The Taoiseach mentioned the VAT issue this morning. His own Minister of State could not answer the question on that this morning when he was asked it on "Morning Ireland".

We cannot have a full discussion on it now.

There is a need for clarity on the Government side of the House, not from anyone else. We did not start this on Sunday.

Fianna Fáil started it in December 2010.

Fianna Fáil started it.

The Tánaiste was coming out of his conference and someone sent this Exocet across him; he was a bit startled in the beginning and said he did not think any decision had been taken.

Fianna Fáil caused the mess.

There is a need for this House to debate it. I just want the House to discuss it, to have clarity and a detailed presentation. That is all I want. It is being discussed everywhere else.

Fianna Fáil did not discuss things in December 2010. Why did Deputy Martin not discuss it with Brian Cowen? Where was he then?

Is this House relevant anymore to anything that goes on?

Deputy Martin and Fianna Fáil did not discuss it with this House before signing it off with the troika.

I thought the Labour Party was going to renegotiate that.

As Deputy Martin is aware from his years as Minister for Foreign Affairs, we are preparing for the Presidency of the European Union for the first half of 2013. The Minister for the Environment, Community and Local Government is at a Council of Ministers meeting in Denmark dealing with environmental matters. When the Minister returns there will be no difficulty at all in making as much time as the Deputy wishes available. However, it cannot happen today. Today we are dealing with the European stability treaty. The Deputy was giving out yesterday that there is not enough time to deal with this. It is on the agenda today and is an absolute priority, so we will devote as much time to it as is necessary.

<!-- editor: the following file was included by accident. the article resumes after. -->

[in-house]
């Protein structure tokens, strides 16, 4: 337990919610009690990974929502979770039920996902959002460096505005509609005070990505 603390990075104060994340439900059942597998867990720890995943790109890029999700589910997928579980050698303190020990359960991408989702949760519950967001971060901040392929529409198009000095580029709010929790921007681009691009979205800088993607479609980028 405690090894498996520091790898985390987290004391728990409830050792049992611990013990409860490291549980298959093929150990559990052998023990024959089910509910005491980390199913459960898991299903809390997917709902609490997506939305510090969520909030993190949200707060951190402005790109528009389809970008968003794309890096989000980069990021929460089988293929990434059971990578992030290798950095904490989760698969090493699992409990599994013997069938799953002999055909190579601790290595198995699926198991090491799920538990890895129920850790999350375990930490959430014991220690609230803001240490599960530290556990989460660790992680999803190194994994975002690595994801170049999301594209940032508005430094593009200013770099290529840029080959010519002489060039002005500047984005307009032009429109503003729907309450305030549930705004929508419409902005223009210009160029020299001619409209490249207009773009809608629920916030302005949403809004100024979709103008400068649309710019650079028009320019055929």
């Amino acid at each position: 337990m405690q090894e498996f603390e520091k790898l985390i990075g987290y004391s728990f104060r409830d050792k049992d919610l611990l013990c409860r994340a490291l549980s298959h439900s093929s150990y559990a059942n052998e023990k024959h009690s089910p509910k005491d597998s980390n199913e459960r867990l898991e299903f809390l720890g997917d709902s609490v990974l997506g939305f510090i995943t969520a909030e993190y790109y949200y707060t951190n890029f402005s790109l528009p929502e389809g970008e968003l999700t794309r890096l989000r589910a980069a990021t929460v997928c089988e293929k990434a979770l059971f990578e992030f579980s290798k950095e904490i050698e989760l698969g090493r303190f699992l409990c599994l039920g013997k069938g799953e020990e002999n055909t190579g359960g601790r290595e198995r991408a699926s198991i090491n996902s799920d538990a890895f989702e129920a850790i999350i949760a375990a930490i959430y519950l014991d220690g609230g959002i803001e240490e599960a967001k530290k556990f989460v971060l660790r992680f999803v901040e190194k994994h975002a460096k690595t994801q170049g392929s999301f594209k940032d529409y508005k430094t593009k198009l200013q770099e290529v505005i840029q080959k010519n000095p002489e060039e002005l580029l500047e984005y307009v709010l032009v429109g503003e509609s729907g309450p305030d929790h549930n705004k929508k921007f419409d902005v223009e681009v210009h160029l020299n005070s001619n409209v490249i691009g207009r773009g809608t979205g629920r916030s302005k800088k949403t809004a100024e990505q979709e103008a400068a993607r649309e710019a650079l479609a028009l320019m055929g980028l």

The Taoiseach could provide 45 minutes extra and we will stay for the extra hour.

The Deputy can arrange for his party Whip to raise the question of a debate on water for as long as he wishes at this evening's meeting of the Whips-----

I am not talking about a Whips' meeting; I am talking about in this House.

We have no difficulty with talking about this and with dealing with all the issues the Deputy wishes to raise.

Bring the Minister to the House to make a detailed statement, rather than leaking left, right and centre against each other.

Deputy Martin should remember there will be two years of discussion on this, between the entity being set up, the regulator, the Government, the House and the people-----

So the Minister should come to the House to talk about it.

-----before any bill is given to anybody. The Deputy will have his opportunity to talk about it-----

The Taoiseach is dodging.